And my favorite cartoon, is called The Fella with a Fiddle. Does anybody know the cartoon? That was from 1937. It’s a story about a greedy mouse. But the beginning they’re a much of little mice and they’re playing and they hear the ice cream man, and they go to Grandpa and they say: “Grandpa can we have some money?” And he throws them a coin and they all dash over for the one coin, and it goes down a hole in the woodwork. And he says, “See! That’s what happens when you are greedy!” And then he says: “Now I’ll tell you a story of a greedy mouse.” There’s this mouse playing the fiddle and pretending he’s blind, but he isn’t really. And people drop money into his coffers there. There’s a little action, somebody tries to steal it but he slams them down, but then he goes home to a little hovel in a junkyard and inside, he opens a door and he’s in a mansion. Maybe you’ve seen it. He goes and he gets dressed into his tuxedo and there’s a butler that calls him master, and he takes the money out of the safe; the safe isn’t just you open the safe- they’re 3 or 4 things before you can get to the money. And he throws the money up and down, and he is really enjoying the money. All of a sudden, there is a big rap at the door. And he says, “Whose there?” And the person whose knocking says “It’s the tax collector.” And he quickly pushes a button and all the stuff from the mansion becomes a hovel. But we had to paint, every single move that you can picture, everything changing- it was so, so difficult. But in the end, it was terrific. But anyway, he fools the tax collector, temporarily and he then pushes buttons and puts everything back, and everything goes back to the way it was in the mansion. And pretty soon, the guy comes again and everything has to change back again! He gets rid of the tax collector for the second time and just as he is ready to go back into the mansion, and change things, a cat sees him and is going to go after him. He peeks through a hole in the wall and the cat shows him he’s got gold in his teeth. He opens his mouth wide, and the little guy runs in and grabs the gold. The cat is a little bit upset but does the same thing again and calls, and he runs back in and the last thing you see is him in the cat’s mouth, waiting to be swallowed. So you think he’s gone. And then the Grandpa tells the kids, “You see what happens to someone whose greedy.” And one of the little mice sitting and listening sees the gold tooth on Grandpa’s chain. So he knows that his Grandpa was the greedy mouse.(laughter) And that’s all folks!(applause)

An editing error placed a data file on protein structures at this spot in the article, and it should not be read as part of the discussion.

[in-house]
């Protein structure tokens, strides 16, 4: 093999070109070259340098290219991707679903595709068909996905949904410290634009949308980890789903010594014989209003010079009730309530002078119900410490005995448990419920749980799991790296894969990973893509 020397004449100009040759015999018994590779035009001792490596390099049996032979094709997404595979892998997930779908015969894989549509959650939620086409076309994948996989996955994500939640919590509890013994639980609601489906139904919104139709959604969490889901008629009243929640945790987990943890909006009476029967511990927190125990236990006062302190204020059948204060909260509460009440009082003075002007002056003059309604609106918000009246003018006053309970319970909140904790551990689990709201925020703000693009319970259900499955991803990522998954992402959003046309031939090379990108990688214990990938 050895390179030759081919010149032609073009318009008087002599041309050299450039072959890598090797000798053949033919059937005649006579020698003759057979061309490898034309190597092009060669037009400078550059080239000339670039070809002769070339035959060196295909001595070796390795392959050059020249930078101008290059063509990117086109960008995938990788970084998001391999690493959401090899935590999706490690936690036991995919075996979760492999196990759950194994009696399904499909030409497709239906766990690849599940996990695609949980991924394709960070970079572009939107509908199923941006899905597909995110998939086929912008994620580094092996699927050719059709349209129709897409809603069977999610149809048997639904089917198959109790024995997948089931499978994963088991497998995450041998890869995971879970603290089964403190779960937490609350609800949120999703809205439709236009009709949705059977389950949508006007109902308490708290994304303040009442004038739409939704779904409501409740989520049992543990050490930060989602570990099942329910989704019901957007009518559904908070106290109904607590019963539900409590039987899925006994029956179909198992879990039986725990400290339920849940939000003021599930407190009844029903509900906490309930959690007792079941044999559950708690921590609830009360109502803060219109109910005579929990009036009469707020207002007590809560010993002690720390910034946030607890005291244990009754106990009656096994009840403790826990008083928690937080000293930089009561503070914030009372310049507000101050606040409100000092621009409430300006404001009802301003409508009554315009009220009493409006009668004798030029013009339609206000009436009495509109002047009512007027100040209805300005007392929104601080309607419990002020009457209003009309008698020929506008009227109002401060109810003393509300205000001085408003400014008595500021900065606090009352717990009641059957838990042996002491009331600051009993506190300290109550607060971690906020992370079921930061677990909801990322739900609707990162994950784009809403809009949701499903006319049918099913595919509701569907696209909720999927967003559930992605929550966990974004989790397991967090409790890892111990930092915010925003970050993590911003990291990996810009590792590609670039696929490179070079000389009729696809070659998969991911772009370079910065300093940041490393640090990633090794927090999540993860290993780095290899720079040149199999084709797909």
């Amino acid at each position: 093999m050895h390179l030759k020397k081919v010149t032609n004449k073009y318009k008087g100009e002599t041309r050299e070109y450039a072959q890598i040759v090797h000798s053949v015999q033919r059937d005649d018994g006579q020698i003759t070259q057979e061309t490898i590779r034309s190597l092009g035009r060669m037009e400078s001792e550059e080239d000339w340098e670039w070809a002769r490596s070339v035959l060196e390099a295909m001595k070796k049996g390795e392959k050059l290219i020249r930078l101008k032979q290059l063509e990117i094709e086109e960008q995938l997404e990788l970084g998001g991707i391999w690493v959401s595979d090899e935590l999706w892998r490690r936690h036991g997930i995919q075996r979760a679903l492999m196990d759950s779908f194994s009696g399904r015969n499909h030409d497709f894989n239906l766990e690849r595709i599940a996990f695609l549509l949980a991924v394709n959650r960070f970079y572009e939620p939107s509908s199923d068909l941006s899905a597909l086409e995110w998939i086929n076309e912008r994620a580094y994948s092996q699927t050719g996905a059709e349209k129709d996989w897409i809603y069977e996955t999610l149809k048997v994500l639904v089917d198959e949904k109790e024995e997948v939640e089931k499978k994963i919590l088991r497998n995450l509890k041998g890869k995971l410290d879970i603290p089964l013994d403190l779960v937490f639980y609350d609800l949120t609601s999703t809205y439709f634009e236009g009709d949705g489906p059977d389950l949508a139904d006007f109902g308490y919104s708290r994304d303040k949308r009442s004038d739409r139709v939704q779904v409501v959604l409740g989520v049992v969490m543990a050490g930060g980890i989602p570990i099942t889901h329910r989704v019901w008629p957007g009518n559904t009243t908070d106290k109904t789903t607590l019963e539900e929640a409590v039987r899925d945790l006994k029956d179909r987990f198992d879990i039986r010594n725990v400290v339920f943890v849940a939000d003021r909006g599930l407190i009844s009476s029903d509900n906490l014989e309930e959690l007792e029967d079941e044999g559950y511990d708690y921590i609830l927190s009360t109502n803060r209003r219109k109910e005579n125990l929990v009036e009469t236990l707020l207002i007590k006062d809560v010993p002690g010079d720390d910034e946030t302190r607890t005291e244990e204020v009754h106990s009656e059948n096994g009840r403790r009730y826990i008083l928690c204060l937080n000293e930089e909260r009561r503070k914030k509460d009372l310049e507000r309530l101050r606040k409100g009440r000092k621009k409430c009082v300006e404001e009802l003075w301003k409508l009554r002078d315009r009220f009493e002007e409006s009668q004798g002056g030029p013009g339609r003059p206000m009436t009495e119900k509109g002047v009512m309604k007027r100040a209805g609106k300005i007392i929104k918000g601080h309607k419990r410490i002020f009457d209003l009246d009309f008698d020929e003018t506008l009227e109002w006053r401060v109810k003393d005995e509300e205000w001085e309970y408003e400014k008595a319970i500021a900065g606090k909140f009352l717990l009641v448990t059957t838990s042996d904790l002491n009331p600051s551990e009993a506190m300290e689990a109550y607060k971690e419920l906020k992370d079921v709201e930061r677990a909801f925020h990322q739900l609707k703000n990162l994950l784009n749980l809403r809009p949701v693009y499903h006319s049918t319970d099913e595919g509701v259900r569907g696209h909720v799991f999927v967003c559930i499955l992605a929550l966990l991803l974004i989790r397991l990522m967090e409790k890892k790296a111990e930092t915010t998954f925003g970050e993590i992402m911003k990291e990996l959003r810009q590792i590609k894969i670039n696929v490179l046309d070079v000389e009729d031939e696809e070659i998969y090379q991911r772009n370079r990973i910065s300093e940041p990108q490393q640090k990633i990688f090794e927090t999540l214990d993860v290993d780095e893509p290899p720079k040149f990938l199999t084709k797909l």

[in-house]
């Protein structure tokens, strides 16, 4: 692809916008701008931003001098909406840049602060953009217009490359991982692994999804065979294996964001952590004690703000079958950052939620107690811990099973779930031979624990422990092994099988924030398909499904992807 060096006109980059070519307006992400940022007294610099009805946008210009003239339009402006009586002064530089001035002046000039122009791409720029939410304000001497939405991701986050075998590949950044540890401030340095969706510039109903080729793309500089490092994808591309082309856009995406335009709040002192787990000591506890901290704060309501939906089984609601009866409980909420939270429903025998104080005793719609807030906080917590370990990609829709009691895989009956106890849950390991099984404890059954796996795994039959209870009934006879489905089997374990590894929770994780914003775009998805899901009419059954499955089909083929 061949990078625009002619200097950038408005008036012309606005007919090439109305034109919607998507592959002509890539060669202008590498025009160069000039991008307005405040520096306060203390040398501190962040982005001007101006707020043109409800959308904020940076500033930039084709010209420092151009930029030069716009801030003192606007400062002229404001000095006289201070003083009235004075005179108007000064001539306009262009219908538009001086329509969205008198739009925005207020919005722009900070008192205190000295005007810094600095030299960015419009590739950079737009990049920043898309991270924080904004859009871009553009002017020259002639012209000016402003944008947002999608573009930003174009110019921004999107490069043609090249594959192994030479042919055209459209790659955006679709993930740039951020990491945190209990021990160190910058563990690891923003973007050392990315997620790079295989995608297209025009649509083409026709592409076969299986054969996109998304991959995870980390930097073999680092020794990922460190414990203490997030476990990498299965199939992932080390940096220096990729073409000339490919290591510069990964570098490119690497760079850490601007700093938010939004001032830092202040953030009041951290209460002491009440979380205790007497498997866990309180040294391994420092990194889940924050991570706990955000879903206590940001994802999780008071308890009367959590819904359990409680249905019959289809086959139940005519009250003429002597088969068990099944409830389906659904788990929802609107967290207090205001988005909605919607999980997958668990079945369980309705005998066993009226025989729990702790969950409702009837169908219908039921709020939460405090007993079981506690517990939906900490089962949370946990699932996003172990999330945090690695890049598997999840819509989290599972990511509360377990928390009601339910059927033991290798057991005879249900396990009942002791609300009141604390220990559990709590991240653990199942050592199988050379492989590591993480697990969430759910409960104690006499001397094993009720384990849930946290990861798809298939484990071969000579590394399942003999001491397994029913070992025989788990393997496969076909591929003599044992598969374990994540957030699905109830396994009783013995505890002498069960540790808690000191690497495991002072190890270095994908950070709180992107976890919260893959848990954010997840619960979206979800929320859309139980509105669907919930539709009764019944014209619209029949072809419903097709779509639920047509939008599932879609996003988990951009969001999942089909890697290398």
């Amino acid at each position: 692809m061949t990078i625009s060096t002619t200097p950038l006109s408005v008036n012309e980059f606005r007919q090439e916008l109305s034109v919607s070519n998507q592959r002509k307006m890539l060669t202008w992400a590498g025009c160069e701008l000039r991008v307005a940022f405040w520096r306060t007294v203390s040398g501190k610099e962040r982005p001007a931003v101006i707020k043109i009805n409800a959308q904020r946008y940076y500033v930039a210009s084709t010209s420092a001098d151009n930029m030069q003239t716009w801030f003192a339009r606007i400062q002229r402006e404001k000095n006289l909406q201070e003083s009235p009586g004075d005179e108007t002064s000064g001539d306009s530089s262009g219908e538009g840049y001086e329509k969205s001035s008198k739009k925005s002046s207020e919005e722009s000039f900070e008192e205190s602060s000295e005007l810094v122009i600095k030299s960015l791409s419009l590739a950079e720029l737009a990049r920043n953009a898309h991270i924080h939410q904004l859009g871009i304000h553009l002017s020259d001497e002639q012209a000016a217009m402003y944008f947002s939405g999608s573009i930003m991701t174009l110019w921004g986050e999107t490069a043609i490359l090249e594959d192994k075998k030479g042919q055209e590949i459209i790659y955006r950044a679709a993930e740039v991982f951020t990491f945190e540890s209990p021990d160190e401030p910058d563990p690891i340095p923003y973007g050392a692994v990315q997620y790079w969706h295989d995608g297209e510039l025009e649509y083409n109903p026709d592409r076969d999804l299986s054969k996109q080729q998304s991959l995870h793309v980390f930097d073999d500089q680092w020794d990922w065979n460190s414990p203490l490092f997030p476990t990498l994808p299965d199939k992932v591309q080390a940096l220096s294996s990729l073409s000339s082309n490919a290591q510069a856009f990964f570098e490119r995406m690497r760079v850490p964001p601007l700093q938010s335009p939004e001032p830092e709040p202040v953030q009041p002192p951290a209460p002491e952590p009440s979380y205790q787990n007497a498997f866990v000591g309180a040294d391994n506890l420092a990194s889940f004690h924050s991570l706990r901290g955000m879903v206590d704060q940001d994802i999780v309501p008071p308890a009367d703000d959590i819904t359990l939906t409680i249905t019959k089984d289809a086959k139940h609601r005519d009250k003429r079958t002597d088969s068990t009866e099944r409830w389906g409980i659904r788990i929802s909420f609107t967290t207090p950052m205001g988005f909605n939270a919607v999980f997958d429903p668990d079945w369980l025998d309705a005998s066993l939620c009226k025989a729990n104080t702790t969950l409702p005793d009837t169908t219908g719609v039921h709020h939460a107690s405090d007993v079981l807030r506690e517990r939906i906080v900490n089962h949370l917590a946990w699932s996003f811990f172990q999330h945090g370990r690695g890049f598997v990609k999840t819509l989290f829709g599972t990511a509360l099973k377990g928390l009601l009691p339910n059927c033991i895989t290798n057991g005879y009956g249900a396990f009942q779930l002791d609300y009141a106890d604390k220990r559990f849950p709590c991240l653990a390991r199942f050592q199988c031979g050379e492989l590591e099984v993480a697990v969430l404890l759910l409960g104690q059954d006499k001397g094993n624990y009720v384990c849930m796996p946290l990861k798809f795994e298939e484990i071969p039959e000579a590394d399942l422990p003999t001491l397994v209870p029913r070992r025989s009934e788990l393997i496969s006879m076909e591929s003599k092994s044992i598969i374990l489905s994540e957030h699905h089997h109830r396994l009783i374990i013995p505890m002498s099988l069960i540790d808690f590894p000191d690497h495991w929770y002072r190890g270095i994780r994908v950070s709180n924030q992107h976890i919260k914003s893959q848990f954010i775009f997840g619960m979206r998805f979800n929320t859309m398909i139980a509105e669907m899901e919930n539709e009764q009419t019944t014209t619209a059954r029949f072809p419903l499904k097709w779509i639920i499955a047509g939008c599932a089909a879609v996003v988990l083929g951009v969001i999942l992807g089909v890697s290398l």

Q2: Were you the only female in the department?